Let’s take a look at some further industries & areas where futuristic applications could determine the course of the industry going forward:


Government/ Identity Management

The U.S. Department of State operates one of the largest face recognition systems in the world with 117 million American adults in its database. The photos are typically drawn from driver's license photos. Though not completed, it is being put to use in certain cities to give clues as to who was in the photo.

Recently the State of Maryland in the US used face recognition to arrest unruly protesters after the death of Freddie Gray in police custody.


You can use these systems for Voter identification, census studies, healthcare interventions, BPL handouts, law and order management etc. These applications could have particular significance in populous countries like India, where while the budgets are low, we have an opportunity to leapfrog the West using the latest technology.

Retail / Emotion & Sentiment Analysis

Again facial recognition, could have tremendous positive outcomes for private enterprises. You could have a non-intervention based attendance system, retail stores could detect repeat customers and prompt salespersons to greet them by name, a retail company could analyze videos of customers as they experience marketing, products and services.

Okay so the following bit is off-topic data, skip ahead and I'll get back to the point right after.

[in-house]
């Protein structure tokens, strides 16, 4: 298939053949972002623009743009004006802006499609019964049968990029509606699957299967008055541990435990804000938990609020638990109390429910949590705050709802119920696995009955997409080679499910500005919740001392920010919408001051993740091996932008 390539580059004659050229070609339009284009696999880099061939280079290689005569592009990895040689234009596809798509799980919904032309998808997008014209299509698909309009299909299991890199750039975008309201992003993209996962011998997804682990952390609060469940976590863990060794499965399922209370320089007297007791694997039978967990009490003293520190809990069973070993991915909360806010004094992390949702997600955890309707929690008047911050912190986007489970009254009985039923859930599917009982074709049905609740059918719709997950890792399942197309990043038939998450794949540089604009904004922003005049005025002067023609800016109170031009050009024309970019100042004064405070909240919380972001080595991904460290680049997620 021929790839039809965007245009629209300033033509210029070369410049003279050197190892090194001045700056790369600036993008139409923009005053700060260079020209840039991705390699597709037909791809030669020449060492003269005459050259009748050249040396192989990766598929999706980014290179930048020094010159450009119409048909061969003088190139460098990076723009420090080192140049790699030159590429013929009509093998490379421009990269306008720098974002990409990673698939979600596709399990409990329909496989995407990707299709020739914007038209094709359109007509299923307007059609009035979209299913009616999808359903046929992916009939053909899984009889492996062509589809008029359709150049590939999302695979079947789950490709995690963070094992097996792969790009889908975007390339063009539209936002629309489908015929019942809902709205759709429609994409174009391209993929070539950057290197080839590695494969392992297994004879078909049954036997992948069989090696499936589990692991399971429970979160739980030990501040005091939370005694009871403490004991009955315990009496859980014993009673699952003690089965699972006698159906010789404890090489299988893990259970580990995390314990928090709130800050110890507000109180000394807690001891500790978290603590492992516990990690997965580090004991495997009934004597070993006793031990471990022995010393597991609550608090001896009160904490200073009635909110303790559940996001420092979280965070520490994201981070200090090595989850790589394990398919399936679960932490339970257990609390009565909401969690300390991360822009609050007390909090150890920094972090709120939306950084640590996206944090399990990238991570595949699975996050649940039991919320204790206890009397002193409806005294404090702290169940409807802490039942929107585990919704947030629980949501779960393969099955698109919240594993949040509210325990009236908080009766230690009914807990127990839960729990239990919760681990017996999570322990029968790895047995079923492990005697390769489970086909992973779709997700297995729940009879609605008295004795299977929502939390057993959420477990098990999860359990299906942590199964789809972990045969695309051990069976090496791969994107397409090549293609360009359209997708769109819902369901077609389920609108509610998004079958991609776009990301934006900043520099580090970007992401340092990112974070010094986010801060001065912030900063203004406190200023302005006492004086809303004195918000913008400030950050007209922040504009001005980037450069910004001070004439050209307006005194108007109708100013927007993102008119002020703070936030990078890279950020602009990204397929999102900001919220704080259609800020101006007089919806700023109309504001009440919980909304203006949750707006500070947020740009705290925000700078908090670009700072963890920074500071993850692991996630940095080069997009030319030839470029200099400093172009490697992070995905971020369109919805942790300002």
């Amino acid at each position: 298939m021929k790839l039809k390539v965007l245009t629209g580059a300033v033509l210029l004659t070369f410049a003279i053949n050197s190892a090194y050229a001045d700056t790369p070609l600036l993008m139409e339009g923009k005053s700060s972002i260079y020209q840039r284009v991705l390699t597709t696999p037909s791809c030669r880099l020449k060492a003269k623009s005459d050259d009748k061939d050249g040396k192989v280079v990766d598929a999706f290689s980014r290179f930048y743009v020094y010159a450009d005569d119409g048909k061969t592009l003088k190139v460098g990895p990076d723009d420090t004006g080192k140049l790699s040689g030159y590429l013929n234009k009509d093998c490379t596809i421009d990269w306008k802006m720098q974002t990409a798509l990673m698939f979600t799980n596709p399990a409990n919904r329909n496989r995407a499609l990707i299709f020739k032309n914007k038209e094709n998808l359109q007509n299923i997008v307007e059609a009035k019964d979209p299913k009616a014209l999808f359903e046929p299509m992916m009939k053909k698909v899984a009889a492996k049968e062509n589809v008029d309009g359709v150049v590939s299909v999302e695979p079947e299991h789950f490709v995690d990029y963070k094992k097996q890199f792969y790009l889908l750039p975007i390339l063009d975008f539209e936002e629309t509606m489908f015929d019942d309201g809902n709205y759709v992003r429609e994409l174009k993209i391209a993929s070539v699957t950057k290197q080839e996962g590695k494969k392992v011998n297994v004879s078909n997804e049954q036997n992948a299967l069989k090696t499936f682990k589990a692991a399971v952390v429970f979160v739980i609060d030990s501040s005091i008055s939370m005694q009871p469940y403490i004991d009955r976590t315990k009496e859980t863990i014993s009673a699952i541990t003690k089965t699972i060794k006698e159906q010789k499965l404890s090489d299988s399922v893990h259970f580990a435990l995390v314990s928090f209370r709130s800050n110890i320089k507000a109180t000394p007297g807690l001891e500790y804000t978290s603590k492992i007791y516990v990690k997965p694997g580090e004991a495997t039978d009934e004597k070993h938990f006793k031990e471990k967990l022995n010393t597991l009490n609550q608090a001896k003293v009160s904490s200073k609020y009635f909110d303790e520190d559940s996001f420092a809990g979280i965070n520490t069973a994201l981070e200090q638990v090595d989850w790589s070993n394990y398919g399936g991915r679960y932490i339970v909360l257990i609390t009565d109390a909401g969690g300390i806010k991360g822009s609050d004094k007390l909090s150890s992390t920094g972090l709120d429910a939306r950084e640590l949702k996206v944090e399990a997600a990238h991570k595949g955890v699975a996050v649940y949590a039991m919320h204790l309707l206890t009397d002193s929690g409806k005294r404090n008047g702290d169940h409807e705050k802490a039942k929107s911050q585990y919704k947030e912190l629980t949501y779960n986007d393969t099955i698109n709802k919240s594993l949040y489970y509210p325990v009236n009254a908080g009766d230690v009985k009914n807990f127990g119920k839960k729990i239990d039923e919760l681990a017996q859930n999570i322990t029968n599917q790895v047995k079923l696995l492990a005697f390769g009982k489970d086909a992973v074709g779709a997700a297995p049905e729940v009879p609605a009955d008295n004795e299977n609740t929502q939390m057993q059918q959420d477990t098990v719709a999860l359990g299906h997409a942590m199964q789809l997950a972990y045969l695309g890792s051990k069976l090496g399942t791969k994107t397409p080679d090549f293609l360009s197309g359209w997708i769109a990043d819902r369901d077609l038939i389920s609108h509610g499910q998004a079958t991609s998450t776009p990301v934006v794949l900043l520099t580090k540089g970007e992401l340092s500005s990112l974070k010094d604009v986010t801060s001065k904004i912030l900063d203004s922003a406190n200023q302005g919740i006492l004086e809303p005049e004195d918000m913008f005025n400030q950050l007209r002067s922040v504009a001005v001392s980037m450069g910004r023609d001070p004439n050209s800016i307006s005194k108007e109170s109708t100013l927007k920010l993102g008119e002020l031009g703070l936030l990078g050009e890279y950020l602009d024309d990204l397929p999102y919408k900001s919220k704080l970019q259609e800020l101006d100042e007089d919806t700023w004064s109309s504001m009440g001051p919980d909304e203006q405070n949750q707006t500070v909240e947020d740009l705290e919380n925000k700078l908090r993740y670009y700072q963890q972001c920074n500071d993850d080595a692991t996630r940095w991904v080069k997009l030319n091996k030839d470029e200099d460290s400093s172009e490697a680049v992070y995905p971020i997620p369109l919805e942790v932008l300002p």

Systems now provide complete and accurate facial expression detection and frame-by-frame measurements of key emotions, as well as attention, engagement and positive or negative consumer sentiment.

These emotional recognition systems work on identifying human emotion, most typically from facial expressions. Recently, computational methodologies have been developed from multiple areas, such as signal processing, machine learning, and computer visions to detect emotions and sentiments.  Programmers often use Ekman's Facial Action Coding System as a guide.